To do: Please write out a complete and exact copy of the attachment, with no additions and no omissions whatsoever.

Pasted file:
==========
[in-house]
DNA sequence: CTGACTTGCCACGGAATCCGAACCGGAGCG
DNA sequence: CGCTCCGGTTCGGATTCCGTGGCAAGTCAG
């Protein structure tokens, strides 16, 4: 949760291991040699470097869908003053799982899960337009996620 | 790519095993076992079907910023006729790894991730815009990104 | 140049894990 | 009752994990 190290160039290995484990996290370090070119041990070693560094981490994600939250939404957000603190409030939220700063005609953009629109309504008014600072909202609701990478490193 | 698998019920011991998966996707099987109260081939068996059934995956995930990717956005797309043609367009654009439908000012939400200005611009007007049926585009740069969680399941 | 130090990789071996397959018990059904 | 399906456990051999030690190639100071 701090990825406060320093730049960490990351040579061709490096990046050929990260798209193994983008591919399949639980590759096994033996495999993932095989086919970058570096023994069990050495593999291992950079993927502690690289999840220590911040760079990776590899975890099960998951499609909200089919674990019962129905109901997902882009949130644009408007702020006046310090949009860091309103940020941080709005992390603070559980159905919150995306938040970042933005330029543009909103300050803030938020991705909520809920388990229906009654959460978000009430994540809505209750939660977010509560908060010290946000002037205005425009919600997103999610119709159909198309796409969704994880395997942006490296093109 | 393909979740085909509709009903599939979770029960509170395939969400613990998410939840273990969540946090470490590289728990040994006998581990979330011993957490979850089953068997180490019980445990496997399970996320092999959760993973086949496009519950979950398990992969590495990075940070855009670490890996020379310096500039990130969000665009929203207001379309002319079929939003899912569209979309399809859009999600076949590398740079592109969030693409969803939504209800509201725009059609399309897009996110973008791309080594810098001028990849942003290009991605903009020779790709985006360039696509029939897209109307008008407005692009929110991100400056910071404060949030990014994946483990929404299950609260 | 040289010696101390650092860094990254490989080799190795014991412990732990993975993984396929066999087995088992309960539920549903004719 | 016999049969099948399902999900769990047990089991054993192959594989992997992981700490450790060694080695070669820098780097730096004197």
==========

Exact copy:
[in-house]
DNA sequence: CTGACTTGCCACGGAATCCGAACCGGAGCG
DNA sequence: CGCTCCGGTTCGGATTCCGTGGCAAGTCAG
């Protein structure tokens, strides 16, 4: 949760291991040699470097869908003053799982899960337009996620 | 790519095993076992079907910023006729790894991730815009990104 | 140049894990 | 009752994990 190290160039290995484990996290370090070119041990070693560094981490994600939250939404957000603190409030939220700063005609953009629109309504008014600072909202609701990478490193 | 698998019920011991998966996707099987109260081939068996059934995956995930990717956005797309043609367009654009439908000012939400200005611009007007049926585009740069969680399941 | 130090990789071996397959018990059904 | 399906456990051999030690190639100071 701090990825406060320093730049960490990351040579061709490096990046050929990260798209193994983008591919399949639980590759096994033996495999993932095989086919970058570096023994069990050495593999291992950079993927502690690289999840220590911040760079990776590899975890099960998951499609909200089919674990019962129905109901997902882009949130644009408007702020006046310090949009860091309103940020941080709005992390603070559980159905919150995306938040970042933005330029543009909103300050803030938020991705909520809920388990229906009654959460978000009430994540809505209750939660977010509560908060010290946000002037205005425009919600997103999610119709159909198309796409969704994880395997942006490296093109 | 393909979740085909509709009903599939979770029960509170395939969400613990998410939840273990969540946090470490590289728990040994006998581990979330011993957490979850089953068997180490019980445990496997399970996320092999959760993973086949496009519950979950398990992969590495990075940070855009670490890996020379310096500039990130969000665009929203207001379309002319079929939003899912569209979309399809859009999600076949590398740079592109969030693409969803939504209800509201725009059609399309897009996110973008791309080594810098001028990849942003290009991605903009020779790709985006360039696509029939897209109307008008407005692009929110991100400056910071404060949030990014994946483990929404299950609260 | 040289010696101390650092860094990254490989080799190795014991412990732990993975993984396929066999087995088992309960539920549903004719 | 016999049969099948399902999900769990047990089991054993192959594989992997992981700490450790060694080695070669820098780097730096004197």